|Petition 24 of 2019
|Edward Manene Muronga (Suing on behalf of Estate of Onesmas Mwenda (Deceased) v OCS Meru Police Station, PS Ministry of Interior & Co-ordination of National Government & Attorney General
|28 Jan 2021
|High Court at Meru
|Anne Colleta Apondi Ong’injo
|Edward Manene Muronga (Suing on behalf of Estate of Onesmas Mwenda (Deceased) v OCS Meru Police Station & 2 others  eKLR
|The information contained in the above segment is not part of the judicial opinion delivered by the Court. The metadata has been prepared by Kenya Law as a guide in understanding the subject of the judicial opinion. Kenya Law makes no warranties as to the comprehensiveness or accuracy of the information
REPUBLIC OF KENYA
IN THE HIGH COURT OF KENYA
PETITION NO. 24 OF 2019
IN THE MATTER OF SECTION 84 OF THE CONSTITUTION OF KENYA (REPEALED)
IN THE MATTER OF ALLEGED CONTRAVENTION OF FUNDAMETAL RIGHTS AND FREEDOMS UNDER SECTION 70 & 71 OF THE CONSTITUTION OF KENYA (AS REVISE IN 2001, REPEALED)
EDWARD MANENE MURONGA (SUING ON BEHALF OF THE ESTATE OF
ONESMAS MWENDA (DECEASED).......................PETITIONER
THE O.C.S. MERU POLICE STATION .........1ST RESPONDENT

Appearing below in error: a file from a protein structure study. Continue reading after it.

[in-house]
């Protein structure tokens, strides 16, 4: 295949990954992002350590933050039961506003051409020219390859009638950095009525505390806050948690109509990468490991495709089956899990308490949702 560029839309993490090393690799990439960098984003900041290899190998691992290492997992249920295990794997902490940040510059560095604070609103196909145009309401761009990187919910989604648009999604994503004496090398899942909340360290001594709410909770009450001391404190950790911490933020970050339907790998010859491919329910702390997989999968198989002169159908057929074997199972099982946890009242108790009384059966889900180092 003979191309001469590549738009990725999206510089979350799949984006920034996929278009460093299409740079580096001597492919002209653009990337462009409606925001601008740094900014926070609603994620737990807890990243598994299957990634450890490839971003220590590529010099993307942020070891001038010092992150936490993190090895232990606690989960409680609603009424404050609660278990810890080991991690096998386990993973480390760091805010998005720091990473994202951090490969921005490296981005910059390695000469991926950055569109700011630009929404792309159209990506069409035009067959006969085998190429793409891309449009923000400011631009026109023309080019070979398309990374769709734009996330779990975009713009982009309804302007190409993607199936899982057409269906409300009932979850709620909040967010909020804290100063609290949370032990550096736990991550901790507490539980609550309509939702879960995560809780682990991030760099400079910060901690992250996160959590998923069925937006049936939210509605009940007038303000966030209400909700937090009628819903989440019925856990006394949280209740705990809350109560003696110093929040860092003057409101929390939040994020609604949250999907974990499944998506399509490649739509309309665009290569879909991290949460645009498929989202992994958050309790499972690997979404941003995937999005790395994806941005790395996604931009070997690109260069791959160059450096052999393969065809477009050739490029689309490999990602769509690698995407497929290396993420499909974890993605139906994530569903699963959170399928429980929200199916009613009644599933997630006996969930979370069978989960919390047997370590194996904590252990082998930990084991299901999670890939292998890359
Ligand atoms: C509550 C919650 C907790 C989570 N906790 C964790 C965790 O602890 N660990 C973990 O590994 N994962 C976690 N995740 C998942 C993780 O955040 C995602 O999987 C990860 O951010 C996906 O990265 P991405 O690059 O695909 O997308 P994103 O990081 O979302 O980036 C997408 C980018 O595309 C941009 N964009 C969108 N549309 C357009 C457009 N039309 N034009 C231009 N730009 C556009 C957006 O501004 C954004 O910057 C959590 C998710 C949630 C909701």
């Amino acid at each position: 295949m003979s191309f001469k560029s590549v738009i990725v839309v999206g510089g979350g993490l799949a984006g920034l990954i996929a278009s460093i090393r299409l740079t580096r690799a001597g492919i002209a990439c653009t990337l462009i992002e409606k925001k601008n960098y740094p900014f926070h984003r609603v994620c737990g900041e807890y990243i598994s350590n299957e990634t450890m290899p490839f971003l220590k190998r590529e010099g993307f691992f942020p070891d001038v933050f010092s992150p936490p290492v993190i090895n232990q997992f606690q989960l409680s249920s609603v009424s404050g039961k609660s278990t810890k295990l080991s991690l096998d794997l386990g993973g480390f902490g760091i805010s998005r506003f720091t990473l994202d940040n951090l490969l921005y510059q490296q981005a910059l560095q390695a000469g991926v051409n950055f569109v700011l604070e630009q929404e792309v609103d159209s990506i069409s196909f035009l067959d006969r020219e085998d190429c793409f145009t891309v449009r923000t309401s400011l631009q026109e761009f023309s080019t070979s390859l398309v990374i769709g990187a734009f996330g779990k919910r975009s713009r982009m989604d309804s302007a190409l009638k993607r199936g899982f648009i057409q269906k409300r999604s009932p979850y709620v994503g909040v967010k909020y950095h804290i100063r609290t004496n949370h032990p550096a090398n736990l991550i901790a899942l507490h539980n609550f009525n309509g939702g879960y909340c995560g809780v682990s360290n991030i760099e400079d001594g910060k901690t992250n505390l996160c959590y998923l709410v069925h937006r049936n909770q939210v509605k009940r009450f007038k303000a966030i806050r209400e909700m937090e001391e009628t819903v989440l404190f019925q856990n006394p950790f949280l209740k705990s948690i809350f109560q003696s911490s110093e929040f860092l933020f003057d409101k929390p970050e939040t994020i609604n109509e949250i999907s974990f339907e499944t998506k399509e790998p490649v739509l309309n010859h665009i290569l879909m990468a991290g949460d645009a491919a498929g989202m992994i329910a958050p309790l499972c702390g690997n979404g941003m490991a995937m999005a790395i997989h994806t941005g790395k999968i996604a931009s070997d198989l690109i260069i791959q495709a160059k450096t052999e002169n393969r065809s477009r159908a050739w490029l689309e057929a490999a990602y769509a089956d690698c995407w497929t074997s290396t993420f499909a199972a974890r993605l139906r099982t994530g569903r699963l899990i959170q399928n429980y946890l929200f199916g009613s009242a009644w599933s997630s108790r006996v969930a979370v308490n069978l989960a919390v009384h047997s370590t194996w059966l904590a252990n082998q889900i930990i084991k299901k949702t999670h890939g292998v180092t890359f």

THE P.S. MINISTRY OF INTERIOR & CO-ORDINATION
OF NATIONAL GOVERNMENT....................2ND RESPONDENT
HON. ATTORNEY GENERAL........................3rd RESPONDENT
J U D G M E N T
1. The petitioner herein sued the Respondents in his capacity as legal representative of the estate of Onesmus Muenda Manene the deceased herein who died on 13th day of June 2019 as a result of gunshot wounds allegedly fined by the policeman from Meru police station.
2. The petitioner sought orders as follows:-
a) A declaration that the deceased’s right to life under Section 70 & 71 constitution (2001 – Repealed) had been infringed.
b) An award of damages as compensation to the estate of the deceased wrongful death.
c) Costs of the petition & interest at court rates.